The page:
The number of diagnosed cases of the flu has risen during the past four years just as the number of vaccinations continues a downward trend, states Andrew Downs, a health data scientist at Perception Health, a healthcare data intelligence company in Nashville, Tennessee.
These two trends place an increasing number of Americans at risk of developing the flu, especially high-risk patients with weakened immune systems like children under the age of two and adults 65 and older.
"After analyzing the information in more than 10 million de-identified medical claims, we tracked the number of flu cases over the past four years," says Downs. "The 2016-2017 flu season saw a 33% increase in diagnoses over the previous year, and the 2017-2018 season saw an even higher rate of diagnosed cases with an increase of 45%."
Downs graduated from the University of California - San Diego in three years, majoring in cognitive science with a focus on human computer interaction.
His work during the past few years monitoring the number of flu cases and vaccinations has produced important information for healthcare professionals. For instance, while the volume of flu cases dropped slightly during the 2018-2019 season, the overall number of diagnosed cases continues to trend upward (see below).
This rise in the number of flu cases could be partially explained by the slow, steady decline in the number of vaccinations during the same period (see below).
Reports released last year by the Centers for Disease Control and Prevention stated that fewer than 4 in 10 adults in the U.S. got shots during the 2017-2018 flu season, the lowest rate in seven seasons. This was a contributing factor in why the 2017-2018 season was the deadliest in decades.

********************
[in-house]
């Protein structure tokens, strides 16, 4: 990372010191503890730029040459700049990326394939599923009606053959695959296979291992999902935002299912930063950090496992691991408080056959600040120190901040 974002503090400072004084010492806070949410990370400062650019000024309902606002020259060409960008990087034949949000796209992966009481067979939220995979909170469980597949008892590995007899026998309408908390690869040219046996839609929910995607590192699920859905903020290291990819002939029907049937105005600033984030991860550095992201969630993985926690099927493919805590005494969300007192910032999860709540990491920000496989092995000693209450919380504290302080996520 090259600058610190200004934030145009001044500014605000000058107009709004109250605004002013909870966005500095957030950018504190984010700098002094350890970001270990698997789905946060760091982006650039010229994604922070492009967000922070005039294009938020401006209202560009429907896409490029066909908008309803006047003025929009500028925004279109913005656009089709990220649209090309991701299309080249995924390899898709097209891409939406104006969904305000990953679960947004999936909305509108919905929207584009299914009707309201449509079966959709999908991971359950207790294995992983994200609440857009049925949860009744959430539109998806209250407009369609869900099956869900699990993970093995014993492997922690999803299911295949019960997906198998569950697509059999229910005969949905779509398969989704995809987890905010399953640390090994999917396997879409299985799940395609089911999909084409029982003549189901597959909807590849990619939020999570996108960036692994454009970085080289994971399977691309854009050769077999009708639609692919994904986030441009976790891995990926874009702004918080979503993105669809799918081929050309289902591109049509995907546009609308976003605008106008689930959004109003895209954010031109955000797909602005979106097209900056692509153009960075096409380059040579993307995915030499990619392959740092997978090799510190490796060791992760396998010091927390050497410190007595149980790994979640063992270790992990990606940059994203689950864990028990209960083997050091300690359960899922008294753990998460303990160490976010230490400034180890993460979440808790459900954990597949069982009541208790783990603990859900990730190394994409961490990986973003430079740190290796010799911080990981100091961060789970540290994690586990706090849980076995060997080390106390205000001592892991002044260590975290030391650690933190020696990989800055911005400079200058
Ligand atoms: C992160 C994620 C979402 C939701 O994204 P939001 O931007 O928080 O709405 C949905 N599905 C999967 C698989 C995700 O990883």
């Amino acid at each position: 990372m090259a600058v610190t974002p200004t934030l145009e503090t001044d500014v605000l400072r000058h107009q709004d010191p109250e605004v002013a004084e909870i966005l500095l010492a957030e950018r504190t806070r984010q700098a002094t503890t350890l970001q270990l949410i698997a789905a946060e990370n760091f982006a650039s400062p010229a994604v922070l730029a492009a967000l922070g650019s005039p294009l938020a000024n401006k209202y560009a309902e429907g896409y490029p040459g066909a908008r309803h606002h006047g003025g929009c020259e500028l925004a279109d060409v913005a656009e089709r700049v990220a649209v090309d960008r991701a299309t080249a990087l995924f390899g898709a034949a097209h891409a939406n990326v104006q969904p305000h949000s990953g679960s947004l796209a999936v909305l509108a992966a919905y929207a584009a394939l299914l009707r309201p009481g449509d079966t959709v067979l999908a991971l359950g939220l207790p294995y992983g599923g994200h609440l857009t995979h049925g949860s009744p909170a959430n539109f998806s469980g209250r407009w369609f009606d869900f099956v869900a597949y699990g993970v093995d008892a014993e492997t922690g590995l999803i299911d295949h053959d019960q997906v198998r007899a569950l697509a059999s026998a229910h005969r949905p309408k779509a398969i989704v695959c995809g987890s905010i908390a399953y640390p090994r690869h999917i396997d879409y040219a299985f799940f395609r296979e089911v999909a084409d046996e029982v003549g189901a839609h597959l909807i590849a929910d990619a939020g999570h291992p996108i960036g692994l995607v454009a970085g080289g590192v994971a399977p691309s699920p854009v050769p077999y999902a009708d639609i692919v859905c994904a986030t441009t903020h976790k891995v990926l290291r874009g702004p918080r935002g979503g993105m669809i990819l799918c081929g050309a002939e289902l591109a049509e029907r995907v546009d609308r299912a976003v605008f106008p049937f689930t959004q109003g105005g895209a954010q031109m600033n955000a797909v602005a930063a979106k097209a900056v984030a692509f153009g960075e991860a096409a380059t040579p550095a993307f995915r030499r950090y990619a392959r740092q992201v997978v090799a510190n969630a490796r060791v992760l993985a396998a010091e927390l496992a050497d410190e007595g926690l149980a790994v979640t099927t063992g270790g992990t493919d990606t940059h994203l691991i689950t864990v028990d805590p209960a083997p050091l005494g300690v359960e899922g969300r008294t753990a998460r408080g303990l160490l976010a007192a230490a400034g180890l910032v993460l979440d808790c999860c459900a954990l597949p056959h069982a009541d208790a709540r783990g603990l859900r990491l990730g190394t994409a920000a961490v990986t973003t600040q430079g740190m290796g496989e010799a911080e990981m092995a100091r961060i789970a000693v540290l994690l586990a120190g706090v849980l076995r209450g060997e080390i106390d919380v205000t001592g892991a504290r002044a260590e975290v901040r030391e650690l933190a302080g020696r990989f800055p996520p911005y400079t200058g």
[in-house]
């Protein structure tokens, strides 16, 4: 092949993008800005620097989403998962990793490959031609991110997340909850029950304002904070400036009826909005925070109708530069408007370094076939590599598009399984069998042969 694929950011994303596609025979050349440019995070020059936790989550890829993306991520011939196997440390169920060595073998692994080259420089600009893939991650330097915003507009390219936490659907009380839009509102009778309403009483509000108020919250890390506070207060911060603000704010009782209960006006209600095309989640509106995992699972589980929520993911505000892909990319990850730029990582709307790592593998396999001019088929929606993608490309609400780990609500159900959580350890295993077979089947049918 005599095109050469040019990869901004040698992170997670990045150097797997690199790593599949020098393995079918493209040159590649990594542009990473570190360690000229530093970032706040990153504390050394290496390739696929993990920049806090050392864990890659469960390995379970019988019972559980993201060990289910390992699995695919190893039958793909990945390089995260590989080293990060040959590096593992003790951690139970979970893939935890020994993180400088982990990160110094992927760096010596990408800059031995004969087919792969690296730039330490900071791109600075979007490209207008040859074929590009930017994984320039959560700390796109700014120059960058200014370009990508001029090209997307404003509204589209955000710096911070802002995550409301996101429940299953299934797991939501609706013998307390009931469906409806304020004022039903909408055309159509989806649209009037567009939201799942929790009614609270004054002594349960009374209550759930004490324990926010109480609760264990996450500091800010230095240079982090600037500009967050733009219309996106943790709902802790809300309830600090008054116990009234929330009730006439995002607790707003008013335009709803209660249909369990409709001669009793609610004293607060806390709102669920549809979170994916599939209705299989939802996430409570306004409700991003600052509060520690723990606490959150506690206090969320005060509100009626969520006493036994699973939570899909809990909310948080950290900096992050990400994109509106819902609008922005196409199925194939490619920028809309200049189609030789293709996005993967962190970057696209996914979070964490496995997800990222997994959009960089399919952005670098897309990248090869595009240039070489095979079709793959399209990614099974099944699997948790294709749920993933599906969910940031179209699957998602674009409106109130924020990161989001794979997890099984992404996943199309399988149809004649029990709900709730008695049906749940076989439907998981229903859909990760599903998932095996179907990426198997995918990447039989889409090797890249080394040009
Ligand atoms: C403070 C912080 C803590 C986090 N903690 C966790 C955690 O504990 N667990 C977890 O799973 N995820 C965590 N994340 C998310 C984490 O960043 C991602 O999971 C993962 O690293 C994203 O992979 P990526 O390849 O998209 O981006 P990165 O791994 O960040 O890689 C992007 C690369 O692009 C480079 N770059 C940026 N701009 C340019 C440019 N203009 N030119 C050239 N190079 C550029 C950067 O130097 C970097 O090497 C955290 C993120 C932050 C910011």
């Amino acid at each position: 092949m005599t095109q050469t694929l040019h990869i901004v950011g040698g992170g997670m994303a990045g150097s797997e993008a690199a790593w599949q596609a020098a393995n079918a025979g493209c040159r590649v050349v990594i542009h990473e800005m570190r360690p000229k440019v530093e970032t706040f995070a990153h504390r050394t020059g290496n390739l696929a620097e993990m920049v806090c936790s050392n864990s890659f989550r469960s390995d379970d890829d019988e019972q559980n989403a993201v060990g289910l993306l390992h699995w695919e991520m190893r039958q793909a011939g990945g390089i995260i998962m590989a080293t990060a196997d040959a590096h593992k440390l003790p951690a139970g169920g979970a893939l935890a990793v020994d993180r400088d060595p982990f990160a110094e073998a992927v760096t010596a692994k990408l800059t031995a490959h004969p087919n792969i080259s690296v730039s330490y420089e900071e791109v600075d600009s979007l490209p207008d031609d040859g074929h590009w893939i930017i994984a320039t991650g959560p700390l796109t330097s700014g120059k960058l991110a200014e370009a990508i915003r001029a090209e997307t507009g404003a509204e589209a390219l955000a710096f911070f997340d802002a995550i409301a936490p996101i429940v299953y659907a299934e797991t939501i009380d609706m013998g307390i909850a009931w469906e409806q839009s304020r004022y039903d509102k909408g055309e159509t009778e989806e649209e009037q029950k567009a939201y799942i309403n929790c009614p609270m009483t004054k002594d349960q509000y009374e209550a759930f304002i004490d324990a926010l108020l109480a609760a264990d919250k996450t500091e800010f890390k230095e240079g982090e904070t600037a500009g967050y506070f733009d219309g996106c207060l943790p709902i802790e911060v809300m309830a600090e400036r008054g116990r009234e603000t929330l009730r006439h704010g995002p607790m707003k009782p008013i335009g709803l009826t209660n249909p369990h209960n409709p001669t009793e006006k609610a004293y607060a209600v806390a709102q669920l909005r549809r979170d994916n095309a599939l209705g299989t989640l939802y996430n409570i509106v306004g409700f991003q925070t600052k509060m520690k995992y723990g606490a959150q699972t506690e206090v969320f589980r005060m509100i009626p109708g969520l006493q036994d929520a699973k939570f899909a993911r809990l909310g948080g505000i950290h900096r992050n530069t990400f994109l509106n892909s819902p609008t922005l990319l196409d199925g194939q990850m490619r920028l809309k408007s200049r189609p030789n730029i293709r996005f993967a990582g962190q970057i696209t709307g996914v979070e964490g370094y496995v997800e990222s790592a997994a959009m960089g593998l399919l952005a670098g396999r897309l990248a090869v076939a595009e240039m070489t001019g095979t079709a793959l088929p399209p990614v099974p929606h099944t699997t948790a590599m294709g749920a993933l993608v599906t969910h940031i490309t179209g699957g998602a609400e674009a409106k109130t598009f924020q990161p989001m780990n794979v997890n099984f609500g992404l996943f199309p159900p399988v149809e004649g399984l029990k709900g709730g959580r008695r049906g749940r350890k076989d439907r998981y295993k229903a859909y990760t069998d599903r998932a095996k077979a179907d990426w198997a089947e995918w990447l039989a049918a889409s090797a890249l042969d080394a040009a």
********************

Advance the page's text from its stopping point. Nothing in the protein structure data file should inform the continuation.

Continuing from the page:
The CDC explains that every flu season is different and the flu can affect people differently. Still, the agency reports, “millions of people get the flu every year, hundreds of thousands are hospitalized, and tens of thousands of people die from flu-related causes every year.”
An annual seasonal flu vaccine is still the best way to protect against the flu. Two weeks after vaccination, one’s body develops antibodies that protect against infection from the most common strains of the flu during the upcoming season.
“It’s important to get vaccinated early before the flu season really hits our communities,” says Tod Fetherling, CEO of Perception Health. “Some providers are even offering free vaccinations, so we recommend getting it done as soon as you can,” says Fetherling.
Vaccination counts traditionally peak in October, which is the month that the CDC recommends for getting a flu vaccine. The CDC and other organizations also sponsor National Influenza Vaccination Week the first full week in December.
The timing of this health observance is critical to increasing awareness of the vaccine before cases of the flu reach its zenith, usually in February. As the chart below shows, the peak month for flu cases has been inching earlier in the year, though last year saw a later peak than normal.
By increasing the number of vaccinations every season, especially in September and October, more people will be protected against the disease and won’t be a carrier to others. This task can keep you healthy and help protect your family, neighbors, and co-workers from contracting the disease.
For a list of locations that offer the flu vaccine in your area, go to VaccineFinder.org and enter your zip code.